2016 was more than just a year for Nate Diaz: It was the advent of a period which would transform his life and career forever

As we approach the end of the summer of 2017, it is looking very likely that we will go more than a year without seeing Nate Diaz fight.

Having made a small fortune off the back of two fights with UFC megastar and pay-per-view king Conor McGregor, Diaz, for once, did not have to fight in order to sustain a lifestyle. The 32-year-old lightweight is content to enjoy a break away from the octagon while pursuing other interests, including his love of triathlons. With no wolves at the door and a license to enjoy life following years of warfare inside the octagon, no one can blame the Stockton native for suiting himself.

Things were not always as rosy for the Cesar Gracie black belt, however. While Diaz had enjoyed a year off from the sport following a catchweight bout defeat to Rafael Dos Anjos in Dec. 2014, the necessity to make bank meant a return to the promotion was warranted. Diaz came back in style, comprehensively beating 155-pound stalwart Michael Johnson via unanimous decision, earning a Fight of the Night bonus as a result. Diaz’s octagon interview that night is now the stuff of legend due to his call out of UFC featherweight champion Conor McGregor.

As 2016 ushered in a new year for the UFC, Diaz was a fighter who had put in one of the performances of his career against a tough competitor in Johnson. Despite having accused Conor McGregor of taking “everything” he had “worked for”, his future was still unclear. While “The Notorious” saw his stock and bank balance already in the millions catapult off the back of knocking out former 145-pound, dominant champion Jose Aldo, Diaz was living off the rumored $40,000 check he received for beating Johnson. And then, in February of that year, everything would change forever…

McGregor was set to face lightweight champion Rafael Dos Anjos in order to attempt to become the first fighter in UFC history to reign over two weight classes simultaneously. Less than two weeks before the fight, the Brazilian was injured and the promotion scrambled to find a replacement for the UFC 196 headline fight. Diaz got a call while allegedly on vacation in Mexico offering him the bout and he accepted. The fight was signed and sealed to be fought at welterweight.

By the time UFC 196 had rolled around, fans were still getting used to the bulkier frame of McGregor. The Irishman had claimed that he had never felt better and relentlessly tore into Diaz in the media appearances and press conferences before the fight. Given the support McGregor had behind him and his exploits over Aldo at UFC 194, bookmakers made him a strong favorite to win the bout. Diaz, having endured the wrath of the Dublin native’s tongue in the days leading up to the fight, had other plans.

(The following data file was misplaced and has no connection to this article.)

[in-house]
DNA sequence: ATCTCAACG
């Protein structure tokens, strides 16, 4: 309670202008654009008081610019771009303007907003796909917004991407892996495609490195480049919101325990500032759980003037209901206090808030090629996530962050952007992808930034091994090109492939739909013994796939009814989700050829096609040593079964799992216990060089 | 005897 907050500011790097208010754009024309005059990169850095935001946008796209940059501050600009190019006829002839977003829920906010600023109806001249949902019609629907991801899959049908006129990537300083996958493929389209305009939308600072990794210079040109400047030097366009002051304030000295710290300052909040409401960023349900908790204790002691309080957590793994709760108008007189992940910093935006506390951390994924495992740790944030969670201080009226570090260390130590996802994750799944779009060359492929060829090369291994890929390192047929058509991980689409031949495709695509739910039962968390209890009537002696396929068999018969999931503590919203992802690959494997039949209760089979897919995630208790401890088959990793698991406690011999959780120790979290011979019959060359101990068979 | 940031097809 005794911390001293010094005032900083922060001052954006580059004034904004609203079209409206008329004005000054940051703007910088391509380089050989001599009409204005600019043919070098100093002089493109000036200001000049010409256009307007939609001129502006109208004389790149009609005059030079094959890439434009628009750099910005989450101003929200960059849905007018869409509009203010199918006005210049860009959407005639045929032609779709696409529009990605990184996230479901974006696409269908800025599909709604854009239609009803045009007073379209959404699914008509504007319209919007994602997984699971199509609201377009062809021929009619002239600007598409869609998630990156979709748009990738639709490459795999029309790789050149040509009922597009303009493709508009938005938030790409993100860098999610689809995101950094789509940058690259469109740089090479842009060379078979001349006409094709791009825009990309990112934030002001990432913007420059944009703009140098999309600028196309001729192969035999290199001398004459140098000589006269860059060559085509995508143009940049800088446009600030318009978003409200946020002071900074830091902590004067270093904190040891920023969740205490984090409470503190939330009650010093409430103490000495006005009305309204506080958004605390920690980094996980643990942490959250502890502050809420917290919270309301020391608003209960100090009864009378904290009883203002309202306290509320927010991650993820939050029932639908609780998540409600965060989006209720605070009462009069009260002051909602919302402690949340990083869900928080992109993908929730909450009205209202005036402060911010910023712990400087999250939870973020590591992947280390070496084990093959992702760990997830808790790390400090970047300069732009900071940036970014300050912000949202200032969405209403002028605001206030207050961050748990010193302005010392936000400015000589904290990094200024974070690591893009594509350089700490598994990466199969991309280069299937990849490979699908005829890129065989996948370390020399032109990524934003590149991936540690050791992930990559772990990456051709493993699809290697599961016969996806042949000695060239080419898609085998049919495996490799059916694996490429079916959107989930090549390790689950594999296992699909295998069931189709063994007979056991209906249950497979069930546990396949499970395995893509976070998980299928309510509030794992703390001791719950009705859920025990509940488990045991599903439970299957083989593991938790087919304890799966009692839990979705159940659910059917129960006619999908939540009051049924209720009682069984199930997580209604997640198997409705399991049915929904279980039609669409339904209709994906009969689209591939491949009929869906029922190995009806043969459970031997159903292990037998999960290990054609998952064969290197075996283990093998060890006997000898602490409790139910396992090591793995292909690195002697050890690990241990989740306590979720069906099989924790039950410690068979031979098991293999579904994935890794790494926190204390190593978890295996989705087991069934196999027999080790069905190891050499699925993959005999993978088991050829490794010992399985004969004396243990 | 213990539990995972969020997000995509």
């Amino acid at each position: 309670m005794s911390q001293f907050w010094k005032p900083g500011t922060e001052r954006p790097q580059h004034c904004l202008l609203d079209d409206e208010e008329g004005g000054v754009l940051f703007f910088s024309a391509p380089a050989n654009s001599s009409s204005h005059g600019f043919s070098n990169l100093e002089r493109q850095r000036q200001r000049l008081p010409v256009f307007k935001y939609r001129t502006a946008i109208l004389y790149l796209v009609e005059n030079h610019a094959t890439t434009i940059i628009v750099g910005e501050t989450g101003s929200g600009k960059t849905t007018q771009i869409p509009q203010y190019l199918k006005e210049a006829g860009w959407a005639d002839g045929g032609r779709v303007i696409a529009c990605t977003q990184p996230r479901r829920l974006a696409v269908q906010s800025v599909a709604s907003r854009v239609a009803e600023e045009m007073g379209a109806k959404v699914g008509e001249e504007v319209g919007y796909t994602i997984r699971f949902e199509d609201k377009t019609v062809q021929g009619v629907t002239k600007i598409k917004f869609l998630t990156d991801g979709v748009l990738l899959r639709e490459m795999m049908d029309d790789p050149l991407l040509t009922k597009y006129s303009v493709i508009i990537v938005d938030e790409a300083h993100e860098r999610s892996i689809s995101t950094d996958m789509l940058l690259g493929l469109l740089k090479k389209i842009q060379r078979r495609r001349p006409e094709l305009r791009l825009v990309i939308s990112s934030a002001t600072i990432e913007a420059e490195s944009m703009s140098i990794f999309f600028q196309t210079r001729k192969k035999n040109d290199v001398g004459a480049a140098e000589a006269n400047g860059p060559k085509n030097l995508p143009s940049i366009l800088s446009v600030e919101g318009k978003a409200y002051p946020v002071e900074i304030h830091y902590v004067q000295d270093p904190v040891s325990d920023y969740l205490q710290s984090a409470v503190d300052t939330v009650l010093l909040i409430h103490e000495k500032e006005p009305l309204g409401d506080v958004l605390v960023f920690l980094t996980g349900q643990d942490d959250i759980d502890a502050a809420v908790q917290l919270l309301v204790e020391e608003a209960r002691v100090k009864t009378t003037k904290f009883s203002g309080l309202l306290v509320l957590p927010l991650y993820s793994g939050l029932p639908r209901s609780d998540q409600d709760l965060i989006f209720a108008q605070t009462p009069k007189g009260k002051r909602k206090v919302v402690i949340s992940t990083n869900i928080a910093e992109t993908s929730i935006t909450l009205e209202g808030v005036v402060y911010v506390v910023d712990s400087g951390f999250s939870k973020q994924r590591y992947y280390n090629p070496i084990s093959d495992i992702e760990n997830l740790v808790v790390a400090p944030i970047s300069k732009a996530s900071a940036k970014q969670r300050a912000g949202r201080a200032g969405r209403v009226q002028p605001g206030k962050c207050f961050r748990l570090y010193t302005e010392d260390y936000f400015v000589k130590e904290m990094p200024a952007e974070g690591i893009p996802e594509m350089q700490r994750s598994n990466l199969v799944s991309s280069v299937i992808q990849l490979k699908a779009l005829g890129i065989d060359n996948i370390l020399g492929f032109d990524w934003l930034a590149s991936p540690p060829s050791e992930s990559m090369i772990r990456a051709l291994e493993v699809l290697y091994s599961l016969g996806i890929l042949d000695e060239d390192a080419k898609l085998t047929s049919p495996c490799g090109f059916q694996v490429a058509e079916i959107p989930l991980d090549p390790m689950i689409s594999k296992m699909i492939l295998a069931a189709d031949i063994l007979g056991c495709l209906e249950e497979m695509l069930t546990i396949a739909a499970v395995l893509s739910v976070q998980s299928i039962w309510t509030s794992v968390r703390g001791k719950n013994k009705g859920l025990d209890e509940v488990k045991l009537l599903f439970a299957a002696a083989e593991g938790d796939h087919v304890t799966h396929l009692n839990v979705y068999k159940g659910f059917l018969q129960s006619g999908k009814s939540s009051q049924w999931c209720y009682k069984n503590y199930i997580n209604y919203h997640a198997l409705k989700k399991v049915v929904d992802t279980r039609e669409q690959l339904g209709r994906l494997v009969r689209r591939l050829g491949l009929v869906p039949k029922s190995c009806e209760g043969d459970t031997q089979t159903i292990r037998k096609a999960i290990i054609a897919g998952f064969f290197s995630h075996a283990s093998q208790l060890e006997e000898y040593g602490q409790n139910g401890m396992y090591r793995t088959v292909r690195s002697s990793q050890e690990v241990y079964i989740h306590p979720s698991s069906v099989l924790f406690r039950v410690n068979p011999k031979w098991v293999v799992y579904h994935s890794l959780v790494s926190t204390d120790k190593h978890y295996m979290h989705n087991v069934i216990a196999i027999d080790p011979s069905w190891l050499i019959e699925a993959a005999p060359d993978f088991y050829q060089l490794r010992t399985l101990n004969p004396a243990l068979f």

When the Stockton-native called McGregor out following the bout with Johnson just months prior, there were not many who would have bet it would happen. As the UFC 196 main event came around, both men were stood in front of each other.

McGregor threw heavy shots at Diaz and looked extremely comfortable, opening up the face of his opponent through scar tissue. Diaz, regardless, hung in there and allowed “The Notorious” to tire himself out, hitting the SBG Ireland star with trademark “Stockton Slaps” and humiliating the tiring Dubliner who was looking dangerously fatigued. McGregor, who could not deal with the volume of heavy shots coming his way, desperately shot to take Diaz down (an unfathomable mistake) and was immediately rewarded with some big shots to the face as Diaz mounted. The Irishman turned away, giving his back to the Brazilian Jiu Jitsu black belt and was submitted by rear naked choke.

Suddenly, things were a whole lot different. Diaz had pocketed an estimated $500,000 for the bout, with a Performance of the Night bonus and a priceless ton of credibility and fame in the process. Asked by Joe Rogan to articulate how he felt at ‘shaking up the world’ in his octagon interview, Diaz replied with the legendary words “I’m not surprised, motherf**kers”. 

There were certainly many who were surprised at the result. The Conor McGregor hype train had been derailed in spectacular circumstances by a man who was deemed to be nothing but an also ran by the UFC top brass The promotion’s president, Dana White, had previously remarked that Diaz did not have the appeal or style which would shift pay-per-views and make him a star. Following the conclusion of UFC 196, Diaz, one of the darlings of hardcore MMA fans, was now at superstar status. More than this, the Stockton son held all the cards for the first time in his career and would have things on his terms when the expected call came for a rematch with McGregor.

Diaz despite losing on the judges’ cards the second time around by a hair’s breadth to McGregor at UFC 202 in August of the same year, made an estimated $2 million dollars plus from the fight. Diaz’s star rose even higher, despite the victory, and is in pole position to meet McGregor in a multi-million dollar “rubber match” shoudl the UFC lightweight champion return to the promotion. More than this, Diaz would have the opprtunity to take McGregor’s strap from him.

What a difference a year can make.

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